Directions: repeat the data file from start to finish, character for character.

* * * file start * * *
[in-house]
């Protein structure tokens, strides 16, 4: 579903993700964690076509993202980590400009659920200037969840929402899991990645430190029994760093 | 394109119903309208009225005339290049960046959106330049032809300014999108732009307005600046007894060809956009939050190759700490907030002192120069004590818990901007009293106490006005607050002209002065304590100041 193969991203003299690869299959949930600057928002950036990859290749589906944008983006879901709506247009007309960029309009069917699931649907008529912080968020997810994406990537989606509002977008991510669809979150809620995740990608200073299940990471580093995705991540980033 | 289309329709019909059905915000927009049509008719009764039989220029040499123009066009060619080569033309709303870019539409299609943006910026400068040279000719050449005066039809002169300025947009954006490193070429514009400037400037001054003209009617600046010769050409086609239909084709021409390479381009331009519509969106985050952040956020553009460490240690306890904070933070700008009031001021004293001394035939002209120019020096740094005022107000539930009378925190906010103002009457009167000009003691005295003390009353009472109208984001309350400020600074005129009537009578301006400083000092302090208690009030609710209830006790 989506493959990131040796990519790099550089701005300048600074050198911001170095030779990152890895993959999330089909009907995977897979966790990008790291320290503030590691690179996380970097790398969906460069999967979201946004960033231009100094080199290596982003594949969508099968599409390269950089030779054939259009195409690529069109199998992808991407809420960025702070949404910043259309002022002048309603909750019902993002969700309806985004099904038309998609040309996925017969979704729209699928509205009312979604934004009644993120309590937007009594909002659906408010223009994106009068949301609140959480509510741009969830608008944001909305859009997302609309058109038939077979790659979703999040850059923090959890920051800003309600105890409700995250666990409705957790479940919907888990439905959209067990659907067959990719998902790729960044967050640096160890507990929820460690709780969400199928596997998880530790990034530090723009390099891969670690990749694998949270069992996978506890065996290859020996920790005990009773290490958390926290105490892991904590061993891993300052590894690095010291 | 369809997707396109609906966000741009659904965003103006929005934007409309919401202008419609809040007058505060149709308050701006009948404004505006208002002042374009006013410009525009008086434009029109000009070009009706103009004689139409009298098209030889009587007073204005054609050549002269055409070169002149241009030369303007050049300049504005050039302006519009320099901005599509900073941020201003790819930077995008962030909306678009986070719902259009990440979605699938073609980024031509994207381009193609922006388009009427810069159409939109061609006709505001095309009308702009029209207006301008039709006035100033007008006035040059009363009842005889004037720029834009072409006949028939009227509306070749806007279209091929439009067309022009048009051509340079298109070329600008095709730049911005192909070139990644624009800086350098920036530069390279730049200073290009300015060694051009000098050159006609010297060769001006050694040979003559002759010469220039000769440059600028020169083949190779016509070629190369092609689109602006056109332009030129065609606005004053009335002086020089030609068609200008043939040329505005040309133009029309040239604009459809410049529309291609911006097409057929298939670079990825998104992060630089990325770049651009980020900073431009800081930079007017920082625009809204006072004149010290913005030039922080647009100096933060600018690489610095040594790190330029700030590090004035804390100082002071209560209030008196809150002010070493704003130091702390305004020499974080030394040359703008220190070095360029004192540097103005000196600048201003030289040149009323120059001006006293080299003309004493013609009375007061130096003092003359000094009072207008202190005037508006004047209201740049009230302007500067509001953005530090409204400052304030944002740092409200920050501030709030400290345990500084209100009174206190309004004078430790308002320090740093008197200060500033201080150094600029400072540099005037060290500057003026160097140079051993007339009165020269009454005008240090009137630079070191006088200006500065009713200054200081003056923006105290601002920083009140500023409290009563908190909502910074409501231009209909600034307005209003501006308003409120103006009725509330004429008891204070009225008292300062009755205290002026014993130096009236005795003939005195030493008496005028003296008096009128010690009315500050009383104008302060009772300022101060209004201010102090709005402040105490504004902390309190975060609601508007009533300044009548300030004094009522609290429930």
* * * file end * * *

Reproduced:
[in-house]
């Protein structure tokens, strides 16, 4: 579903993700964690076509993202980590400009659920200037969840929402899991990645430190029994760093 | 394109119903309208009225005339290049960046959106330049032809300014999108732009307005600046007894060809956009939050190759700490907030002192120069004590818990901007009293106490006005607050002209002065304590100041 193969991203003299690869299959949930600057928002950036990859290749589906944008983006879901709506247009007309960029309009069917699931649907008529912080968020997810994406990537989606509002977008991510669809979150809620995740990608200073299940990471580093995705991540980033 | 289309329709019909059905915000927009049509008719009764039989220029040499123009066009060619080569033309709303870019539409299609943006910026400068040279000719050449005066039809002169300025947009954006490193070429514009400037400037001054003209009617600046010769050409086609239909084709021409390479381009331009519509969106985050952040956020553009460490240690306890904070933070700008009031001021004293001394035939002209120019020096740094005022107000539930009378925190906010103002009457009167000009003691005295003390009353009472109208984001309350400020600074005129009537009578301006400083000092302090208690009030609710209830006790 989506493959990131040796990519790099550089701005300048600074050198911001170095030779990152890895993959999330089909009907995977897979966790990008790291320290503030590691690179996380970097790398969906460069999967979201946004960033231009100094080199290596982003594949969508099968599409390269950089030779054939259009195409690529069109199998992808991407809420960025702070949404910043259309002022002048309603909750019902993002969700309806985004099904038309998609040309996925017969979704729209699928509205009312979604934004009644993120309590937007009594909002659906408010223009994106009068949301609140959480509510741009969830608008944001909305859009997302609309058109038939077979790659979703999040850059923090959890920051800003309600105890409700995250666990409705957790479940919907888990439905959209067990659907067959990719998902790729960044967050640096160890507990929820460690709780969400199928596997998880530790990034530090723009390099891969670690990749694998949270069992996978506890065996290859020996920790005990009773290490958390926290105490892991904590061993891993300052590894690095010291 | 369809997707396109609906966000741009659904965003103006929005934007409309919401202008419609809040007058505060149709308050701006009948404004505006208002002042374009006013410009525009008086434009029109000009070009009706103009004689139409009298098209030889009587007073204005054609050549002269055409070169002149241009030369303007050049300049504005050039302006519009320099901005599509900073941020201003790819930077995008962030909306678009986070719902259009990440979605699938073609980024031509994207381009193609922006388009009427810069159409939109061609006709505001095309009308702009029209207006301008039709006035100033007008006035040059009363009842005889004037720029834009072409006949028939009227509306070749806007279209091929439009067309022009048009051509340079298109070329600008095709730049911005192909070139990644624009800086350098920036530069390279730049200073290009300015060694051009000098050159006609010297060769001006050694040979003559002759010469220039000769440059600028020169083949190779016509070629190369092609689109602006056109332009030129065609606005004053009335002086020089030609068609200008043939040329505005040309133009029309040239604009459809410049529309291609911006097409057929298939670079990825998104992060630089990325770049651009980020900073431009800081930079007017920082625009809204006072004149010290913005030039922080647009100096933060600018690489610095040594790190330029700030590090004035804390100082002071209560209030008196809150002010070493704003130091702390305004020499974080030394040359703008220190070095360029004192540097103005000196600048201003030289040149009323120059001006006293080299003309004493013609009375007061130096003092003359000094009072207008202190005037508006004047209201740049009230302007500067509001953005530090409204400052304030944002740092409200920050501030709030400290345990500084209100009174206190309004004078430790308002320090740093008197200060500033201080150094600029400072540099005037060290500057003026160097140079051993007339009165020269009454005008240090009137630079070191006088200006500065009713200054200081003056923006105290601002920083009140500023409290009563908190909502910074409501231009209909600034307005209003501006308003409120103006009725509330004429008891204070009225008292300062009755205290002026014993130096009236005795003939005195030493008496005028003296008096009128010690009315500050009383104008302060009772300022101060209004201010102090709005402040105490504004902390309190975060609601508007009533300044009548300030004094009522609290429930």